The first foundation Alam built was an agency and archive called Drik Picture Library that provided photographers with assignments and access to commercial and journalistic work that could make photography a viable middle-class career. Drik, set up in 1989, also brought out publications, initially calendars, which showcased the kind of social and political issues that Alam was interested in addressing. The first calendar, in 1990, represented children at play, at work, as family members, and as protestors, revealing their complex position in Bangladeshi society. That Alam would choose this delicate and difficult subject is not surprising – his respect and regard for children and the special place they hold in his life came up in every interview. Out of Focus is an initiative he founded to give free classes in photography to working class children. In a span of seven years, however, these children went from being the subject of the Drik calendar to wielding cameras and participating in the editorial process. The 1997 Drik calendar Our Lives As We See It is a reflection of this transformation, the quotes imprinted on each month are from the children and the images are all theirs. Published at a time when such transgressions were rare, it is a resounding document of what we can see if we create the opportunity for a reversal of roles.
This shift is reflective of Alam’s own journey, which grew increasingly self-critical: what was the difference really between a white man looking at a woman in a flooded home through his camera, and a middle-class Bangladeshi man like him making the same photo? What rights had he allowed the subjects of his photographs to exercise? Had he returned to them after the crisis – war, famine, flood – that brought him to their doors, had abated? Weren’t the same international press and the NGOs that he blamed for misrepresenting the country using the images he had taken? Which images mattered to Bangladeshis? These are the questions the first few generations of Alam’s students recall grappling with.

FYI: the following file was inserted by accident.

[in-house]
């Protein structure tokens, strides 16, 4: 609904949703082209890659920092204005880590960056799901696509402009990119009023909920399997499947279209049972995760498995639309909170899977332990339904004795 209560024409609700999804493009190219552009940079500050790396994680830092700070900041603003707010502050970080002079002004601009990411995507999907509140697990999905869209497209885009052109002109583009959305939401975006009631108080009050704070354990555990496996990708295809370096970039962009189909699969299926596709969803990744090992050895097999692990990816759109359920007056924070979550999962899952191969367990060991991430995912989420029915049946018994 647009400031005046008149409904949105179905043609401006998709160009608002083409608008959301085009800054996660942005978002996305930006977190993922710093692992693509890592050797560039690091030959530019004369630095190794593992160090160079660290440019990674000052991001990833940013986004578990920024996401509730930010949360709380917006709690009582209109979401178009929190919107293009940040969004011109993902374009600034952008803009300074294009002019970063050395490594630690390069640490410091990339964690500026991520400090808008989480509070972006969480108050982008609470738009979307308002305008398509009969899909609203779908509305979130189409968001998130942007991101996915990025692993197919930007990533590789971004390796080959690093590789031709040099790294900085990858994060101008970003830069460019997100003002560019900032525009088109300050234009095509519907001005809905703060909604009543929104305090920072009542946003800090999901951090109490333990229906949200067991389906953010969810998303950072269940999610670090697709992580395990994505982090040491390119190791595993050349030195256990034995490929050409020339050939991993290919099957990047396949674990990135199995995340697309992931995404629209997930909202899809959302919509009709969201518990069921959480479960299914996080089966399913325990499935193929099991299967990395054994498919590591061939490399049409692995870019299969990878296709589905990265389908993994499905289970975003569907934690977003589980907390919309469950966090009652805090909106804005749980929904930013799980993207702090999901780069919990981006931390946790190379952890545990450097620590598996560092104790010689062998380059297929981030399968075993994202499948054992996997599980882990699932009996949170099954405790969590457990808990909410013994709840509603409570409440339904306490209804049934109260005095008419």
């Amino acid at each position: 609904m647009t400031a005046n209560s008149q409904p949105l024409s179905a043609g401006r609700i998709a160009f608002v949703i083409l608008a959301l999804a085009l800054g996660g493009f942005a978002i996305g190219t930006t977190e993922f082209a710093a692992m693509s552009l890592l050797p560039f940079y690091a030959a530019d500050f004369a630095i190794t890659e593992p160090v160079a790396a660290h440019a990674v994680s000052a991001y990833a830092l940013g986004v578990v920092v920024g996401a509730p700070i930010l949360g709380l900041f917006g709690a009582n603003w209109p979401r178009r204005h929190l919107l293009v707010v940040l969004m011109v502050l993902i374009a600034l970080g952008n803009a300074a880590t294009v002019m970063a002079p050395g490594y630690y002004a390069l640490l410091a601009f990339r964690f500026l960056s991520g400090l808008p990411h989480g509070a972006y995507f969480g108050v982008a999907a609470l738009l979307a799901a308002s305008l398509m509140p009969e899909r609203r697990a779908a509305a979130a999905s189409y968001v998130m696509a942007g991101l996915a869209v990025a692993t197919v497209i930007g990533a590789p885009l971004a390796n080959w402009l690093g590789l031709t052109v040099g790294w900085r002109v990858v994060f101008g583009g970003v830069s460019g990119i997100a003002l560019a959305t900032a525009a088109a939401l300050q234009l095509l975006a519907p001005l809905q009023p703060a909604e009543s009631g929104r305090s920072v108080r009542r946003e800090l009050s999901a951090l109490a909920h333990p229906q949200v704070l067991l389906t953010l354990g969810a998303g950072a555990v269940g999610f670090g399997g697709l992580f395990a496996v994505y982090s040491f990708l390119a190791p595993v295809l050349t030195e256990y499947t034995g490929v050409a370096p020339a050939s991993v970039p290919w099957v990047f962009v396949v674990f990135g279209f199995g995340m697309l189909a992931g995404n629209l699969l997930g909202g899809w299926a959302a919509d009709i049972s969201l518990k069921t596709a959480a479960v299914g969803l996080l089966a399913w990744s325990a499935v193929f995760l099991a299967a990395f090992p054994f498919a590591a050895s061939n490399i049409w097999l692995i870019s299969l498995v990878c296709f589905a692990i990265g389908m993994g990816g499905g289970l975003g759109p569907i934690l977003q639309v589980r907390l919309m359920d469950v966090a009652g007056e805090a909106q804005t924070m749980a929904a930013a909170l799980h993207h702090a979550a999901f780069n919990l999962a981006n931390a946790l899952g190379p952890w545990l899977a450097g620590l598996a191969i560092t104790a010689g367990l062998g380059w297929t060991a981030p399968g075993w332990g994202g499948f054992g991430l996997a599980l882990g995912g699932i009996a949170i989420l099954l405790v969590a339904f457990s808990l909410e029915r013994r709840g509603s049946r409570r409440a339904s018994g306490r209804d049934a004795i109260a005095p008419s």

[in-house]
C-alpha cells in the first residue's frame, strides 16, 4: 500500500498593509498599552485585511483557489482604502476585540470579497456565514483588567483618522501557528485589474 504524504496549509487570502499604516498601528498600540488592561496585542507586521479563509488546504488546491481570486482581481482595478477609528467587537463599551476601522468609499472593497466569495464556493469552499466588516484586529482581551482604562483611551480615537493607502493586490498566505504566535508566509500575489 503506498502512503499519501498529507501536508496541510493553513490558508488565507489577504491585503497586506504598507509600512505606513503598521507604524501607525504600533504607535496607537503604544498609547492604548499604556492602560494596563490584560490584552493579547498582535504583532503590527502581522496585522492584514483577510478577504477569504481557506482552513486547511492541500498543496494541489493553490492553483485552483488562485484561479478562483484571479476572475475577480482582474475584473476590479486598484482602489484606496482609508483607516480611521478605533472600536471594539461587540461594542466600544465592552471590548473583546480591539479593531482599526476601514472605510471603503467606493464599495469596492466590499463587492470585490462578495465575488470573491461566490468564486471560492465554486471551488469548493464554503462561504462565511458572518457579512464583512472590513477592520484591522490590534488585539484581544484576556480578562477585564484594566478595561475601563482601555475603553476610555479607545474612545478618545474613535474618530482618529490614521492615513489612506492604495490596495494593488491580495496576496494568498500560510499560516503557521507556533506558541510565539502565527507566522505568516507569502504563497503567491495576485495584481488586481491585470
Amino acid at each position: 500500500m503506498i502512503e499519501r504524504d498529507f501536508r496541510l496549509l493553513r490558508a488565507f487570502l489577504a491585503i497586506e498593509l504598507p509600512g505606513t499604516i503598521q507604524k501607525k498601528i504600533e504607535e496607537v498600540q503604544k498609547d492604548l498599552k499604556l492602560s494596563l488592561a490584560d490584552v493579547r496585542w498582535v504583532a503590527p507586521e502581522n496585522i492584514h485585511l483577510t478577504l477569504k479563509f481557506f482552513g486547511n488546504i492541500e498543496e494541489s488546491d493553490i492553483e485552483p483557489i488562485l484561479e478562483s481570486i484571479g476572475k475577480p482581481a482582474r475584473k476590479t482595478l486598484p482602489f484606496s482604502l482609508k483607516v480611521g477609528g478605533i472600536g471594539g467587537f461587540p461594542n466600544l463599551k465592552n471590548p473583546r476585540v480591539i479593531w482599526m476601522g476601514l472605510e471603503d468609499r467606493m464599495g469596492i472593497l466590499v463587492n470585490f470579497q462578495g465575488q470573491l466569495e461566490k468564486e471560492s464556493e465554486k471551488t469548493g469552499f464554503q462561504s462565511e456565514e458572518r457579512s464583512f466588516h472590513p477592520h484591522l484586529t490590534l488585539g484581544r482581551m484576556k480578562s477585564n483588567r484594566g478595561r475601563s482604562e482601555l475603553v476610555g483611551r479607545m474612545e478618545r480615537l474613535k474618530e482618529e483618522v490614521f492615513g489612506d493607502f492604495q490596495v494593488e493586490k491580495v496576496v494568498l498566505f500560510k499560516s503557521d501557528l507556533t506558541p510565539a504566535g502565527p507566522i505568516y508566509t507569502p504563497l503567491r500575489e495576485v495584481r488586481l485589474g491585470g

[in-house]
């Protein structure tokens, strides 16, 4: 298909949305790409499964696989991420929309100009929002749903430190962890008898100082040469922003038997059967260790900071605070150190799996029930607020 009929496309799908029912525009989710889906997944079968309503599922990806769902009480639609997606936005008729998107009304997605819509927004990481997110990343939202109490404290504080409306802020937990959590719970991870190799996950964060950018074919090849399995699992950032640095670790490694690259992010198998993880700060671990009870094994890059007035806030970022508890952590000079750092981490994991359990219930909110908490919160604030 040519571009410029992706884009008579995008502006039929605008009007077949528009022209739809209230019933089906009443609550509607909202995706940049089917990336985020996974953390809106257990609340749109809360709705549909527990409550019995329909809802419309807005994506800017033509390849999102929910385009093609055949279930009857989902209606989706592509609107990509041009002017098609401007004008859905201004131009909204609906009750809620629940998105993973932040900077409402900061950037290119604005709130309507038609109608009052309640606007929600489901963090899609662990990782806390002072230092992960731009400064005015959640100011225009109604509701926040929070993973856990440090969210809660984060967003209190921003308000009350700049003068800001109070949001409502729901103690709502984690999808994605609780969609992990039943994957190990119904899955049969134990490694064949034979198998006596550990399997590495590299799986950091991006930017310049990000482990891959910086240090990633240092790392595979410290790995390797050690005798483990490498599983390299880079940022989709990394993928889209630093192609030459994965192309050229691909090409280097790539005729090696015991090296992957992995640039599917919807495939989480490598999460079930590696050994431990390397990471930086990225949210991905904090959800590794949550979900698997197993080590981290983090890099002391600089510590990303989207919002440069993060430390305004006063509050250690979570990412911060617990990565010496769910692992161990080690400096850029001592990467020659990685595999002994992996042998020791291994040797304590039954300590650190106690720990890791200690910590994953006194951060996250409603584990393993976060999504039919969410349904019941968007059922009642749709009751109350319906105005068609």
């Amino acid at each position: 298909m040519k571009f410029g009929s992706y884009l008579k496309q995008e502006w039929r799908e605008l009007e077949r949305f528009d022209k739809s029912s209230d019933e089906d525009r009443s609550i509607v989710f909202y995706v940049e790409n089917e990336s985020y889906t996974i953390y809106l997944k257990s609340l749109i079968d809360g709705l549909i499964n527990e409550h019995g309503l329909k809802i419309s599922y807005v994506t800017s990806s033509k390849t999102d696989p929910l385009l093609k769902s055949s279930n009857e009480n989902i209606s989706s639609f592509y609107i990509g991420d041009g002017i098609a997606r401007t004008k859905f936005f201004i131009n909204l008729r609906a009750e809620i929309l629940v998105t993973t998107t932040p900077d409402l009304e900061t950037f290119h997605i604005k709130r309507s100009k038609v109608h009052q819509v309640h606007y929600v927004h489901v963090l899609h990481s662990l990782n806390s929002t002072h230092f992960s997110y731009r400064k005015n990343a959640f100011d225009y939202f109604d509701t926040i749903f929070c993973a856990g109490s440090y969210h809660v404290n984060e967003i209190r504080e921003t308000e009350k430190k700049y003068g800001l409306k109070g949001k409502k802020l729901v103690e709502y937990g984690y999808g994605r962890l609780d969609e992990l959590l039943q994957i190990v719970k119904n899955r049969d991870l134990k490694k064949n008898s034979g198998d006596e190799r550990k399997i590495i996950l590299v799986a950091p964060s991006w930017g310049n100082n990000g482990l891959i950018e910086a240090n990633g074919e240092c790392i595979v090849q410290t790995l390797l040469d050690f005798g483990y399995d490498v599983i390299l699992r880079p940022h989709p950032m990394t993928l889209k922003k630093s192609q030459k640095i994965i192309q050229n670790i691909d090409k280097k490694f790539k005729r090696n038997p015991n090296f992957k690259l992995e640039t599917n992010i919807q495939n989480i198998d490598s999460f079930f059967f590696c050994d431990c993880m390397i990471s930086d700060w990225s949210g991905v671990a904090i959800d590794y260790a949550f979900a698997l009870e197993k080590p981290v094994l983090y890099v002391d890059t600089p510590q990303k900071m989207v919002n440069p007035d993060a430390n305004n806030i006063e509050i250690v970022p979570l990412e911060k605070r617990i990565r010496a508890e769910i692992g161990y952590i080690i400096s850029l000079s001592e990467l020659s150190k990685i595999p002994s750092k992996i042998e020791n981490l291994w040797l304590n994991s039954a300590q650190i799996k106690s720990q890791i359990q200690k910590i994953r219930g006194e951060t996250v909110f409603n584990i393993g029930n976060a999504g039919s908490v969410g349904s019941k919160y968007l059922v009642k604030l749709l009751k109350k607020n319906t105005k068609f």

When Alam founded it in 1998, Pathshala South Asian Media Institute was not only rare because it was a medium-centric school, but also because it forced students to reflect on photography from more meaningful perspectives. Visual anthropology and social studies were deemed as essential to an emerging photographer’s practice as dark rooms and lens choices. The curriculum was rebellious in that it did not adhere to the Western canon of photographic development, theoretically or historically. Alam has remained critical of mainstream academic practices that dissociate image from context, art from activism, journalism from responsibility, viewer from viewed. Alam began the school so he could teach photography as a critical rather than a technical practice, and began hosting workshops and classes with some of the world’s leading practitioners. Over the past two decades, students from Pathshala have come to be recognised as some of Southasia’s leading photographic artists. Many have gone on to be recognised internationally, having exhibitions in prominent museums and photographic meccas like Arles and Perpignan, and by becoming teachers and taking the next generations coming into Pathshala in new directions.
A Bangladeshi artist active in student politics who came to Pathshala at a young age said that the school was the safe space she had needed to find her language, “I felt comfortable when I came to the school because Shahidul is against any kind of discrimination. We have scholarships for women, and every year we push ourselves to find women to learn photography… we emphasize and give priority to women who want to come in to this challenging profession… He is now in jail”, as she suddenly remembered Alam’s reality, her voice cracked, and she asked rhetorically, “I was thinking, what is he doing exactly in jail? I’ve never seen Shahidul without work.”
Two years after Pathshala, Alam took another brave step and inaugurated Chobi Mela, Asia’s first international festival of photography in 2000. Speaking to Rupert Grey, a British photographer, lawyer and close friend of Alam, about why he returns to the festival, the electric atmosphere becomes palpable:
I recall the early festivals as a mad rush in rickshaws from classrooms in Pathshala to talking sessions in the Goethe Institute [these were lectures by renowned photographers] and taking an exhibition on the way, or a coffee with photographers who you had heard about but never met, or chai in the street-stalls with students….Arles and Perpignan may have bigger names [sites of two major photography festivals in France], better prints, more prominent backers and publishers, be more sophisticated and clever. But none of them make the hairs stand up on the back of your neck like Chobi Mela does, fighting for space, for the right to publish, the very paper to print on (hartals, always hartals), for the risk in make public things which the government doesn’t want published, for the courage to carry on under the shadow of threats to life and limb.
Because of Chobi Mela, local photographers now had a biannual site to display their work, participate in conversations with leading photographers and editors, and strengthen their regional alliances.